While it's true that we have no cable, broadcast or satellite, we do have a monitor and a DVD player. In fact, my wife and I are Netflix addicts and watch movies at home pretty regularly. Our kids also watch movies and videos, but at least they aren't bombarded with those putrid ads directed at kids and they also don't play video games. As for what we do instead, the answer is a whole lot of stuff. The average America watches about 30 hours of TV a week. What I can't understand is where people find the time to watch all that TV.

Tell us about the book you wrote.
I wrote a novel called Blackout, which was published in 2001. I'm afraid it didn't sell that well, and now the publisher is out of business and I've got a couple of boxes of books sitting in my garage. Blackout is a "what if?" book about how life in this country would change if people suddenly couldn't watch television. The inspiration for the book was how not having television changed my life, and my fascination with Foley artists--the protagonist in the book is a Foley artist. If anybody's interested, there are still some sample chapters online at www.tvblackout.com, and there are still new and used copies of it floating around out there somewhere. It was really a blast to go around and do book signings and pretend to be an author, but man, that's a tough way to make a living.

Who were some of your musical influences growing up?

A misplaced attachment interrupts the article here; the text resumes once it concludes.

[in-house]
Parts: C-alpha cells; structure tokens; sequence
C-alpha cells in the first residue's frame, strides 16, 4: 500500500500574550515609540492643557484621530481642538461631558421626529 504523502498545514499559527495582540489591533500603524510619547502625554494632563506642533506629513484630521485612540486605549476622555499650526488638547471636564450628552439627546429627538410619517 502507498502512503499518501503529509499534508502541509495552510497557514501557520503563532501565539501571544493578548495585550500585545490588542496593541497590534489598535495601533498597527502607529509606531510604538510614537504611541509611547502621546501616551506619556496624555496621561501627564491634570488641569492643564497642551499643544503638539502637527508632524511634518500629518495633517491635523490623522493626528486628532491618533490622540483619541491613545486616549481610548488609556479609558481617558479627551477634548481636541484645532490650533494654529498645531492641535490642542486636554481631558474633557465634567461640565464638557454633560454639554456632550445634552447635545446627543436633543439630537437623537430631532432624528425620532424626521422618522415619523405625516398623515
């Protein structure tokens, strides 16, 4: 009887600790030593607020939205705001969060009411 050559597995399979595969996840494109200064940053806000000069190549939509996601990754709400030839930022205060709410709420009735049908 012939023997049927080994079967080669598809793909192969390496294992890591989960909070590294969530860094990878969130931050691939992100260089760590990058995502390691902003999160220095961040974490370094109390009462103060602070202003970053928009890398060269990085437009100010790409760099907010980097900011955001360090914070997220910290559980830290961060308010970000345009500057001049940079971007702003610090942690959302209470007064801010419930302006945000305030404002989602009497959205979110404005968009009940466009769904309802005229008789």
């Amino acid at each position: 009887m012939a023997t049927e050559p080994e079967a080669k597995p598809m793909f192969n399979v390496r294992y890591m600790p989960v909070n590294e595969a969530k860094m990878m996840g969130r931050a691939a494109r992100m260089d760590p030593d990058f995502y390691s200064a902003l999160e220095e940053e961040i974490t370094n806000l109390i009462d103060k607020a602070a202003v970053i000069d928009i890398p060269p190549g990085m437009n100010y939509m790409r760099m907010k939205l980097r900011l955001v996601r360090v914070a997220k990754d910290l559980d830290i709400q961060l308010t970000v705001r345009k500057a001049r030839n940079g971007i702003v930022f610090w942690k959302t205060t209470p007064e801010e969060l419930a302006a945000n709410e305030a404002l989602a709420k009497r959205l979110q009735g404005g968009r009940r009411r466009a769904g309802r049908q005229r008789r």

When I was very young, I was really into R&B and soul music. My sister and her boyfriend took me to a James Brown concert when I was six. I remember learning to do the "Tighten Up," which came out in 1968, when I was ten. Soon after that, I began learning to play the guitar and that led to a huge Rolling Stones stage, closely followed by a huge Allman Brothers stage. In High School I was really into Queen and progressive rock bands like Genesis and Kansas.

What is your favorite part of your job?
The best part of working at UA is the amazing team that we have. To have Joe Bryan, Dave Berners and Dennis Fink all designing products, along with the original product designs of Bill Putnam Sr., is a staggering competitive advantage. In addition, all of the department managers at UA are talented, motivated and dedicated individuals who make my job not only a lot easier but also a joy. I also really love the fact that we're still building the products right here in Santa Cruz. I'd like to think that UA is a cool place to work, so the growth that we've achieved has created a bunch of cool jobs for people, and that's certainly satisfying. But if I had to pick one favorite thing, it would have to be working with Bill Putnam Jr. Getting the opportunity to build this company with him has been exciting and immensely gratifying. What I have learned from him, and what we have learned together, about running a business has been truly inspiring.

Matt's family: left to right, Jake, Matt, Carl, and Marina
What is your least favorite?
I was recently telling a guy who was CEO at two different companies I worked for how much more I now appreciate how difficult it is to run a company. It was really something of an apology for all the whining I did when I worked for him. There are times when you have to make decisions for the good of the company that are very difficult personally. These kinds of decisions range from being the expense cop to rejecting a well thought out proposal from a passionate and dedicated employee because the time just isn't right, to having to having to let somebody go who just isn't working out.